Sister Glo Euro N’Wei
This is not a history lesson.
Inscribed on the walls of the temple in Prague are the names of families erased. I cannot fill my pockets with enough stones to leave on the graves of lost generations.
Second generation holocaust memories haunt me. I wasn’t there, have only stories and absence of stories. Second generation holocaust blood memories.
Driving down the highway outside of Prague on the way to Theresien, or on the bus outside of Berlin on the way to Sachsenhausen, I could not breathe from the weight of the spirits of family who took this same route to their death, could only cry and gasp and touch the wooden bedframes, the rough wood of tables in barracks, feel my great-grandfather’s hand touch mine across the years. Bruno. Second generation holocaust body memories.
Yad Vashem outside Jerusalem, the calling of names. The temple in Prague, the calling of names. The museum in DC, the calling of names. They call my name, my people, my family, my dead.
Stitched into panels of fabric of the Quilt are the names of people erased. I cannot fill my pockets with enough stones to leave on the graves of lost generations.
Second generation genocide memories haunt me. As I was discovering my queer identity, my brethren were dying, leaving their stories, their absence of stories. Second generation genocide spirit memories.
Walking around the panels, I could not breathe from the weight of the spirits. Eric was the first of my friends to escape to the promised land of San Francisco, the first to fall to the virus. I grew up with Ryan White, with Rock Hudson, with Magic Johnson and Greg Louganis, grew up watching the generation of men above me lose the generation above them. Second generation genocide soul memories.
The memorial grove in San Francisco, the calling of names. The Quilt, the calling of names. The candlelight vigils, the calling of names. They call my name, my people, my family, my dead.
How did these become my horrors? There are too many dead for me to comprehend the weight of spirits, the chorus of stories.
I was born with generations of ancestors lost to holocaust and genocide. I was born with fear in my blood, with diasporas and pograms and disease. I was born with the fever of burning synagogues, the fever of burning viral nightsweats. I was born with my blood flowing with the tears of grief of lost generations.
No wonder there are days when all I can say is, I’m tired, days when I can’t breathe, can’t see the ripples of acts of kindness, can’t feel the love, can’t hear the stories through the deafening sound of absent generations, can’t see past the fear of being swept up, targeted and slaughtered.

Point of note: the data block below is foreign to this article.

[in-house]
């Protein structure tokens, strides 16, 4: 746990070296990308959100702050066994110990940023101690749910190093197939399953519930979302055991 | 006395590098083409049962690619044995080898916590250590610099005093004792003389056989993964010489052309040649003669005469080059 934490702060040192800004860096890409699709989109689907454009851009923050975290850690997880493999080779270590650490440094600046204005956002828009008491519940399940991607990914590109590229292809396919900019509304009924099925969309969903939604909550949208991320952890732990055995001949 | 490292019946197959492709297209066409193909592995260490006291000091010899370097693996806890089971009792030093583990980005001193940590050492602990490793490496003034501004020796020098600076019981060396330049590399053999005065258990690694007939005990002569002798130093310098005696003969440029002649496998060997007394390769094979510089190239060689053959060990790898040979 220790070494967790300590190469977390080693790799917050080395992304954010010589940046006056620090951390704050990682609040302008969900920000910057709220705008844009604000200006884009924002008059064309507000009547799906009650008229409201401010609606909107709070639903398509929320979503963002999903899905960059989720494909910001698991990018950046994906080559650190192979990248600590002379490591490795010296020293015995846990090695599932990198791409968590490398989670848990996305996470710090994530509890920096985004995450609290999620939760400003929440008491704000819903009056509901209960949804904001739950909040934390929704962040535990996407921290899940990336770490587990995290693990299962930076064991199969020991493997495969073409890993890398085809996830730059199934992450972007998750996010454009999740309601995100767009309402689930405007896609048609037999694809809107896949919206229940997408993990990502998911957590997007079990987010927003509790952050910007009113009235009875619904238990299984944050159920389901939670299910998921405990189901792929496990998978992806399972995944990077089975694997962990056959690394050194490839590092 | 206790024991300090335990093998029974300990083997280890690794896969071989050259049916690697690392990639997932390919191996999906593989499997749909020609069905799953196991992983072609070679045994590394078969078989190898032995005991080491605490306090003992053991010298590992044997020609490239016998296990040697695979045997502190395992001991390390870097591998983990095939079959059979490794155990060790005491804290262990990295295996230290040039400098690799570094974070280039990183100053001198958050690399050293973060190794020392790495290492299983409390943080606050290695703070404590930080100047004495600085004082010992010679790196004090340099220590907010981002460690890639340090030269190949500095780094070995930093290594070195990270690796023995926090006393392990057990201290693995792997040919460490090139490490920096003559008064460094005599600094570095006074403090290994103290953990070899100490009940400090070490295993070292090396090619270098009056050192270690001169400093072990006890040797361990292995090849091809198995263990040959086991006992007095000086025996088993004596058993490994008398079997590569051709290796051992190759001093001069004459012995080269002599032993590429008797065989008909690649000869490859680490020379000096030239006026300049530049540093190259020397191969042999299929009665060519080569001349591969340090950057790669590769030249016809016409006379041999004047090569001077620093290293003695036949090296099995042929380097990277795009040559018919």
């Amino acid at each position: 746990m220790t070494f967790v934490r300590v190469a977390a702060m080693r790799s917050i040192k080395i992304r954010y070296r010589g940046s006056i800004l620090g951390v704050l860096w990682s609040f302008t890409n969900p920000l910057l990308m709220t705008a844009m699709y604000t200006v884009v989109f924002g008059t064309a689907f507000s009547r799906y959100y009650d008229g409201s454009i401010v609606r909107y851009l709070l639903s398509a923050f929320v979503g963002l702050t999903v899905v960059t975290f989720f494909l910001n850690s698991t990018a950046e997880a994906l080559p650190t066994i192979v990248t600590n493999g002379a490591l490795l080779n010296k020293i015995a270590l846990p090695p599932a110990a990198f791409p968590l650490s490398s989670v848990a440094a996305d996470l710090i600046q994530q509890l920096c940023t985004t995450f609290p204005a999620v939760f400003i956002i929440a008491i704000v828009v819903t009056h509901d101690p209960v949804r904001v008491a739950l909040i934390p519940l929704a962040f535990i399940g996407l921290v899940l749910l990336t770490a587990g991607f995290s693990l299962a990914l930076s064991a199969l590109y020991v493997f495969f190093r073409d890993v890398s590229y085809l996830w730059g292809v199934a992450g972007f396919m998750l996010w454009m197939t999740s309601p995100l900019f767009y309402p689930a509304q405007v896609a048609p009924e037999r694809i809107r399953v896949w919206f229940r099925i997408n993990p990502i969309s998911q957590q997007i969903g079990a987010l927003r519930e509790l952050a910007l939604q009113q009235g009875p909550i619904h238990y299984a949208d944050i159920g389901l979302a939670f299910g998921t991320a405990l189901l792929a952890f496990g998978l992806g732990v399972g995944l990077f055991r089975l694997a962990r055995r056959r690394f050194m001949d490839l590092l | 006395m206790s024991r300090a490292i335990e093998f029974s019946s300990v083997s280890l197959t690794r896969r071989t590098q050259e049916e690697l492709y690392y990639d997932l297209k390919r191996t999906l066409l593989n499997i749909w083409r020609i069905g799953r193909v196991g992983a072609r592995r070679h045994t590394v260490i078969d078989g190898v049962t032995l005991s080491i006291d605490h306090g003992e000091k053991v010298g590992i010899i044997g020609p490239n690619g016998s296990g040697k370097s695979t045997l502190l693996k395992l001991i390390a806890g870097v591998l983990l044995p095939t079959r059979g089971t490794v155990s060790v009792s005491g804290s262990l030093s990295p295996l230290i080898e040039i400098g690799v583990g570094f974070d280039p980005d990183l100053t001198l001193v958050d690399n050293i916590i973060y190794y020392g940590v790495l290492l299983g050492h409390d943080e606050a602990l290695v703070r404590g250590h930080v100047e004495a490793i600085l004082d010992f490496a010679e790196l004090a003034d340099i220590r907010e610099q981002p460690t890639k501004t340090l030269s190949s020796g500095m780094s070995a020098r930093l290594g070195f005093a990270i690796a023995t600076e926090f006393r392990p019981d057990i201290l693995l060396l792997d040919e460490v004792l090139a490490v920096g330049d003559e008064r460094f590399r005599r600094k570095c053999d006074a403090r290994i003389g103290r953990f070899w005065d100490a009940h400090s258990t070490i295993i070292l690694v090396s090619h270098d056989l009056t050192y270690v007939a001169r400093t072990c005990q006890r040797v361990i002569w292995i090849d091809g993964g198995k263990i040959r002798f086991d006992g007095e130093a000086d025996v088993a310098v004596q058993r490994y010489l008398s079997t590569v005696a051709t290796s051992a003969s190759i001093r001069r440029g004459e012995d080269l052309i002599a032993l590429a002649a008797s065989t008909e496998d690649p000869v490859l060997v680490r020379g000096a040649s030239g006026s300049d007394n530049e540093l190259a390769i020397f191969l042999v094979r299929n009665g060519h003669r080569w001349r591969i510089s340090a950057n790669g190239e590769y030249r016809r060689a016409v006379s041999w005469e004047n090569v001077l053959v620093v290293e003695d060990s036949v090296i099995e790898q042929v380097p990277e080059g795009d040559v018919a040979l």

I cannot fill my pockets with enough stones to leave on the graves of lost generations. There are too many dead. I carry in my pocket one stone. One stone for survival. One stone to remember lost generations. One stone to mark my body as a memorial to them and their stories. One stone for hope that we will no longer have to be afraid.
This is not a history lesson. This is a survival lesson.
Sister Glo Euro N’Wei is a Seattle-based queer health advocate, femme faerie, poet and nun. She believes that the most radical and revolutionary act is learning to love our queer selves. She is drawn to sparkly objects and seeks to embody the transformative power of glitter and love in action. As a member of the Sisters of Perpetual Indulgence, The Abbey of St. Joan, Sister Glo has been nunning her way through Seattle’s queer nonprofit scene for way more than a decade, raising thousands of dollars for charities, and spreading love, joy and smiles.
As a poet, she was a student at Bent, Seattle’s queer writing school, for the better part of a decade, and served for four years on Bent’s Board of Directors. She performed on the stage of Bent’s Annual Mentor Showcase five years in a row, in TumbleMe’s October 2009 production And God Said Come Inside, and in Gay City Arts’ May 2015 Spoken Word Poetry Festival Word Play. The Femme Family NYC published her piece, “Gender Wishes” in their Femme Family Zine #1: Coming Out in Fall 2009. In 2011, she self-published her first chapbook, God’s Chin and in 2012 her second, Leaving Stones. She is a graduate of Artist Trust’s Edge for Writers program.